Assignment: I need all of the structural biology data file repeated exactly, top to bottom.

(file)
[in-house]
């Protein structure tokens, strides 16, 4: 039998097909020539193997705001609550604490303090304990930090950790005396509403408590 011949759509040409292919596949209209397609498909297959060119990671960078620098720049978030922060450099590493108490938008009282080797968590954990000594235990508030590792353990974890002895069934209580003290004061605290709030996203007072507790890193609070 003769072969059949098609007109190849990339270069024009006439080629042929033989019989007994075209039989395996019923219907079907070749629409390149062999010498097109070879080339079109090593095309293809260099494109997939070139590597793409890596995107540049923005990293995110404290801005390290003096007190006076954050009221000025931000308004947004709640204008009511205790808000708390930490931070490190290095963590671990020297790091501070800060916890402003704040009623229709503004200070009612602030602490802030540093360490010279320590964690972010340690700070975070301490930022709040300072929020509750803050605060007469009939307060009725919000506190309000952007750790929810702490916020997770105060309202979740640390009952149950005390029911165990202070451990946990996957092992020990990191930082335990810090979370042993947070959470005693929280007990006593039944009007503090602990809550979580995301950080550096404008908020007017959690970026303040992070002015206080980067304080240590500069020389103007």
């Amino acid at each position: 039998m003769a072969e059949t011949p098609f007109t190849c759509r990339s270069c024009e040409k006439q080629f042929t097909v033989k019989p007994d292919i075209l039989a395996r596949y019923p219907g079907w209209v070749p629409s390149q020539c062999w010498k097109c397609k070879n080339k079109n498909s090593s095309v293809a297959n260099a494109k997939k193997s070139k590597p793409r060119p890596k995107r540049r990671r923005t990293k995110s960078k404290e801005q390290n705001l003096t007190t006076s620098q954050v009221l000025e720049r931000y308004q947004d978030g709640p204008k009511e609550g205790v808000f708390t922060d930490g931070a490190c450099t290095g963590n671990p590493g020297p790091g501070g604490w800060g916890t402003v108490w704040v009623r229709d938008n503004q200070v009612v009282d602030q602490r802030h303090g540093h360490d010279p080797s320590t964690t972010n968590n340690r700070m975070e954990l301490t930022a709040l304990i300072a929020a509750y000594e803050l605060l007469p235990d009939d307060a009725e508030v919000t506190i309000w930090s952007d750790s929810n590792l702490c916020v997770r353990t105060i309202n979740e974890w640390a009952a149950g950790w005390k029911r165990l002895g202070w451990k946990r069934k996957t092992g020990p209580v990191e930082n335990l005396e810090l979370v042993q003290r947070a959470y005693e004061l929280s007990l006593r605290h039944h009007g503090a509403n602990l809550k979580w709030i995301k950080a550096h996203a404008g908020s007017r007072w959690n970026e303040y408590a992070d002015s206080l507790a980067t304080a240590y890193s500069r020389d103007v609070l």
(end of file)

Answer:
[in-house]
């Protein structure tokens, strides 16, 4: 039998097909020539193997705001609550604490303090304990930090950790005396509403408590 011949759509040409292919596949209209397609498909297959060119990671960078620098720049978030922060450099590493108490938008009282080797968590954990000594235990508030590792353990974890002895069934209580003290004061605290709030996203007072507790890193609070 003769072969059949098609007109190849990339270069024009006439080629042929033989019989007994075209039989395996019923219907079907070749629409390149062999010498097109070879080339079109090593095309293809260099494109997939070139590597793409890596995107540049923005990293995110404290801005390290003096007190006076954050009221000025931000308004947004709640204008009511205790808000708390930490931070490190290095963590671990020297790091501070800060916890402003704040009623229709503004200070009612602030602490802030540093360490010279320590964690972010340690700070975070301490930022709040300072929020509750803050605060007469009939307060009725919000506190309000952007750790929810702490916020997770105060309202979740640390009952149950005390029911165990202070451990946990996957092992020990990191930082335990810090979370042993947070959470005693929280007990006593039944009007503090602990809550979580995301950080550096404008908020007017959690970026303040992070002015206080980067304080240590500069020389103007």
């Amino acid at each position: 039998m003769a072969e059949t011949p098609f007109t190849c759509r990339s270069c024009e040409k006439q080629f042929t097909v033989k019989p007994d292919i075209l039989a395996r596949y019923p219907g079907w209209v070749p629409s390149q020539c062999w010498k097109c397609k070879n080339k079109n498909s090593s095309v293809a297959n260099a494109k997939k193997s070139k590597p793409r060119p890596k995107r540049r990671r923005t990293k995110s960078k404290e801005q390290n705001l003096t007190t006076s620098q954050v009221l000025e720049r931000y308004q947004d978030g709640p204008k009511e609550g205790v808000f708390t922060d930490g931070a490190c450099t290095g963590n671990p590493g020297p790091g501070g604490w800060g916890t402003v108490w704040v009623r229709d938008n503004q200070v009612v009282d602030q602490r802030h303090g540093h360490d010279p080797s320590t964690t972010n968590n340690r700070m975070e954990l301490t930022a709040l304990i300072a929020a509750y000594e803050l605060l007469p235990d009939d307060a009725e508030v919000t506190i309000w930090s952007d750790s929810n590792l702490c916020v997770r353990t105060i309202n979740e974890w640390a009952a149950g950790w005390k029911r165990l002895g202070w451990k946990r069934k996957t092992g020990p209580v990191e930082n335990l005396e810090l979370v042993q003290r947070a959470y005693e004061l929280s007990l006593r605290h039944h009007g503090a509403n602990l809550k979580w709030i995301k950080a550096h996203a404008g908020s007017r007072w959690n970026e303040y408590a992070d002015s206080l507790a980067t304080a240590y890193s500069r020389d103007v609070l």